Responding to the new norm of social distancing has led primary care to adopt digital triaging as its primary way of working in just three weeks. Explains Clare Gerada.
The NHS is now beginning to bed down how we respond to the current crisis. Keeping a distance from each other has become the new norm, as has, for many, working from home.
There have been other changes which have happened so rapidly, and in some ways so apparently effortlessly, that one wonders whether it was always thus and whether we will ever go back to our old ways of working once the world returns to normal.
Let me describe one of these seismic changes from the primary care lens.
Until coronavirus arrived, GPs and primary care nurses across England, saw and treated around 1.2 million patients per day. Most of this work has been done traditionally through a face to face contact. Despite government wishes, the move to remote and digital working has been slow. Not anymore.
The combination of the covid-19 crisis and dedicated funding has caused a revolution. At my own practices across London, around 99 per cent of all our work is now online.
A digital triage system linked to the patient’s electronic patient record, is now processing up to 3000 consultations per hour from 1700 participating practices, with numbers doubling every week and 150 new practices a week offering the service.
The system allows the patient to submit a clinical or administrative concern to their GP practice using algorithms developed by NHS GPs. The majority of these submisisons are closed remotely, without having to bring the patient into the building, which is invaluable in the current circumstances.
With almost 100 per cent of prescriptions sent electronically to any pharmacist of the patient’s choice, general practice has moved from a walk-in to a “dial-in” or “click first”, service in three weeks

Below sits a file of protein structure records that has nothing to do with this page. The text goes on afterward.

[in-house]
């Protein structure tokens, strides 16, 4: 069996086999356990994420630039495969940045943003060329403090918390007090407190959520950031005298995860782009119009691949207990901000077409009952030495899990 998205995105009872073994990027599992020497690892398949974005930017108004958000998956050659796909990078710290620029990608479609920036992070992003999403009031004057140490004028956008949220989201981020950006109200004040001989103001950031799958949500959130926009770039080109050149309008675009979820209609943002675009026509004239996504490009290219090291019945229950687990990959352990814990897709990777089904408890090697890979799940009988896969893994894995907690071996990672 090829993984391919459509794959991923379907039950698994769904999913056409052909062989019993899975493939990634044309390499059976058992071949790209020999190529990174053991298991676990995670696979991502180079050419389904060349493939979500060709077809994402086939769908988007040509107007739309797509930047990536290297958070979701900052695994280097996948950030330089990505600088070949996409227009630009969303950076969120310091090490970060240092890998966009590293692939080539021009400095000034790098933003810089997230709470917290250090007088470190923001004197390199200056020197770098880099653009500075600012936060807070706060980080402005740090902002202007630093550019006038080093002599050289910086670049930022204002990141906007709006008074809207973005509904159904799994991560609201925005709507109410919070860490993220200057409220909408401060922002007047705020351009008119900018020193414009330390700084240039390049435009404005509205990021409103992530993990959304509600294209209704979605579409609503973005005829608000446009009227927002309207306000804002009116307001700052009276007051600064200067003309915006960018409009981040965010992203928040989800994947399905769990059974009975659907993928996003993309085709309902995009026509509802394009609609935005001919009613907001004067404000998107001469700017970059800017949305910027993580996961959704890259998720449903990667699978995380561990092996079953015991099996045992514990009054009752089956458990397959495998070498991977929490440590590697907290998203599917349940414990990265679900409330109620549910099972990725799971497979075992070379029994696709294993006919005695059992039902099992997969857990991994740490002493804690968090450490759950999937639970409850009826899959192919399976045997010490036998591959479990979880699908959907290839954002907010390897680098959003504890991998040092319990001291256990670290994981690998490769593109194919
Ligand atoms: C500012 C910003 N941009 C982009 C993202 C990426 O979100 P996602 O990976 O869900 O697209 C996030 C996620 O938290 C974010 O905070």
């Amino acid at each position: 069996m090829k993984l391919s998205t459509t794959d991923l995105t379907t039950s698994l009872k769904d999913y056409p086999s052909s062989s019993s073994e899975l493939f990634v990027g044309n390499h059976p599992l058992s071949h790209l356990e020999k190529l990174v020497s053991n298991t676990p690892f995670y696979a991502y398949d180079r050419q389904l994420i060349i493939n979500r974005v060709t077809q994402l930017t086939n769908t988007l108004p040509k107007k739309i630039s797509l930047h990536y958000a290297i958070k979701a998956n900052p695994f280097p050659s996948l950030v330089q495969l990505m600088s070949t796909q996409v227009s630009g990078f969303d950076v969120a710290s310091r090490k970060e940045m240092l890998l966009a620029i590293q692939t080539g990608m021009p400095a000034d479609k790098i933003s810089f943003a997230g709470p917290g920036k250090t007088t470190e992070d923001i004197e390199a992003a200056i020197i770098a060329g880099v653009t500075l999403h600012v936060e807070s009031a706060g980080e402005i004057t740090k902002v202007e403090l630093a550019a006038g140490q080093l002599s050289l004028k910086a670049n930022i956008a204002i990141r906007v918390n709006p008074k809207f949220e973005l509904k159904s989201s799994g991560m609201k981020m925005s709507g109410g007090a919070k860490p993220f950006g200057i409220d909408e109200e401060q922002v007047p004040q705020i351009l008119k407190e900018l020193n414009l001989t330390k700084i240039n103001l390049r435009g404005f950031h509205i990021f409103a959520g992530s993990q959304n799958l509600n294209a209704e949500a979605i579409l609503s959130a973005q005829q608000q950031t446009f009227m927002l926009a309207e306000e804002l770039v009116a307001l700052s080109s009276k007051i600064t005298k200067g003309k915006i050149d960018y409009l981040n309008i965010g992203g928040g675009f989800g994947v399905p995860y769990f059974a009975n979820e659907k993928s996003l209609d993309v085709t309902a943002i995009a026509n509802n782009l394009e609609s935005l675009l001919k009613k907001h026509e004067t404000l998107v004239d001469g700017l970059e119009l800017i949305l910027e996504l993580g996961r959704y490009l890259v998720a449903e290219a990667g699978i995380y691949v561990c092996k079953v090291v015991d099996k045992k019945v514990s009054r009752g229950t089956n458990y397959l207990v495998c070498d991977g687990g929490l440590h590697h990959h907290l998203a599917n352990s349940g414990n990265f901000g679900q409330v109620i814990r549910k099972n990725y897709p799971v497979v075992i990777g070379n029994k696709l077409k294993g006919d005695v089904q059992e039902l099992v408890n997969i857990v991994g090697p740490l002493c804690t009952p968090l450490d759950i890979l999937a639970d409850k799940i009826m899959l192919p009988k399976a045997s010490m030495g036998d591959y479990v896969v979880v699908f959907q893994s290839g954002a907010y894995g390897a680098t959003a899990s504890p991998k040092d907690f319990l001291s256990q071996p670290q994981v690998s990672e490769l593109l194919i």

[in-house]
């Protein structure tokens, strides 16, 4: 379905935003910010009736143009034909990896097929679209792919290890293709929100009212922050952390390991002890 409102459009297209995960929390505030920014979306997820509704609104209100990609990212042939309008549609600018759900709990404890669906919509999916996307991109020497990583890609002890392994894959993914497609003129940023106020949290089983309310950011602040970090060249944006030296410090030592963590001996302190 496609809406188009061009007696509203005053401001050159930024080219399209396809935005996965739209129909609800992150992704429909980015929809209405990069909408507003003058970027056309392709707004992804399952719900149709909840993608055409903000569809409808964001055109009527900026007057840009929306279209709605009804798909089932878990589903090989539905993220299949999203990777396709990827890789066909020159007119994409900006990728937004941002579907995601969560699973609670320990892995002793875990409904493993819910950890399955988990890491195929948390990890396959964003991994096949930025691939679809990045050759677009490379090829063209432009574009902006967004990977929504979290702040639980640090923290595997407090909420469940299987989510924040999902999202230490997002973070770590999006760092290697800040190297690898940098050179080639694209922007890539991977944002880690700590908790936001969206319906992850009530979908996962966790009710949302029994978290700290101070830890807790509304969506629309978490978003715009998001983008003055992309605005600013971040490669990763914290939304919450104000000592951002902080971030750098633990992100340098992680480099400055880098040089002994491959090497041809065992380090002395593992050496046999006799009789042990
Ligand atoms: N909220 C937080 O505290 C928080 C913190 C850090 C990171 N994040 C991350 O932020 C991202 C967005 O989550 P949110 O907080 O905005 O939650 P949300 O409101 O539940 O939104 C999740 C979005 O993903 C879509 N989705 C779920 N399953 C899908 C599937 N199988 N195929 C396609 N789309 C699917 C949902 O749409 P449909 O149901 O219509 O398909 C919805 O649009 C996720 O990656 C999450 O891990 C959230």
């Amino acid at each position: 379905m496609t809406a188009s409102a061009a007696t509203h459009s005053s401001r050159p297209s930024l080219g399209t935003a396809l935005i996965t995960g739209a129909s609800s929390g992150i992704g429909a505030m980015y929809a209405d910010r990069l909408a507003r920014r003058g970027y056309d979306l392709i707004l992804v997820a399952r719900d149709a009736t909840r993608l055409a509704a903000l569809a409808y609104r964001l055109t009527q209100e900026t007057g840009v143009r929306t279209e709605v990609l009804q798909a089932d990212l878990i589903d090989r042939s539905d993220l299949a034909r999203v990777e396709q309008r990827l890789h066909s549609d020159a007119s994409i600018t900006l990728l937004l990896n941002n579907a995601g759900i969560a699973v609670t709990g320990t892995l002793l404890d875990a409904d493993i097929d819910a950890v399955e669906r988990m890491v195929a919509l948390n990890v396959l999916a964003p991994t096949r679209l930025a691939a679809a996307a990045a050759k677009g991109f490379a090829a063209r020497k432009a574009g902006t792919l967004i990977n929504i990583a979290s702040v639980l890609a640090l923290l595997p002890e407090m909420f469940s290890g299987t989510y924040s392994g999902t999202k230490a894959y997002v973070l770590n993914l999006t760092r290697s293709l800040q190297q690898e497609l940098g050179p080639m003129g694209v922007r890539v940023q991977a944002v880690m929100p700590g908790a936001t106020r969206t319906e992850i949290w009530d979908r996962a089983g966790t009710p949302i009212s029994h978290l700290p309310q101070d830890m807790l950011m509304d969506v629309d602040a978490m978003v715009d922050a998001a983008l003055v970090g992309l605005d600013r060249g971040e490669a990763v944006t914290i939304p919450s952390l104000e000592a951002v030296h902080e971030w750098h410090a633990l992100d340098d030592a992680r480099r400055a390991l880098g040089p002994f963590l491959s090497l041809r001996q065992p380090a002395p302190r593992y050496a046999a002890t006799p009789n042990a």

For a small number of patients who might need to be seen face to face, this can be done safely and in a planned way. The footfall through our practices has now dropped considerably. Where the practice was once heaving with patients waiting to be seen, it’s now unusual to see anyone other than staff.
Text messaging with patients can be done directly from the patients’ record – using AccuRx or other platforms. We use the video calling functionality to “see” our patients if that is needed. For a small proportion we need to bring them in (doing internal examinations, feeling lumps or giving immunisations are impossible remotely), but real, rather than virtual patients are now the exception hence reducing the risk to staff and to others who might need to come in at the same time.
With almost 100 per cent of prescriptions sent electronically to any pharmacist of the patient’s choice, general practice has moved from a walk-in to a “dial-in” or “click first”, service in three weeks.
How this will impact on both patients and staff will unfold? Certainly, patients appreciate not waiting in their surgery for hours on end or having to join a telephone queue to obtain that rare appointment.
Where the practice was once heaving with patients waiting to be seen, it’s now unusual to see anyone other than staff
Doctors are finding their working day is becoming more predicable – even given the unpredictable and strange times we are working in. Surgeries do not feel so frenetic.
Necessity, the mother of invention combined with the desire to innovate which is hard wired into general practice is offering a glimmer of light in the current gloom. I hope we emerge from this crisis able to deliver better, more responsive general practice. Certainly, this seems to be the case if today’s new ways of working are anything to go by.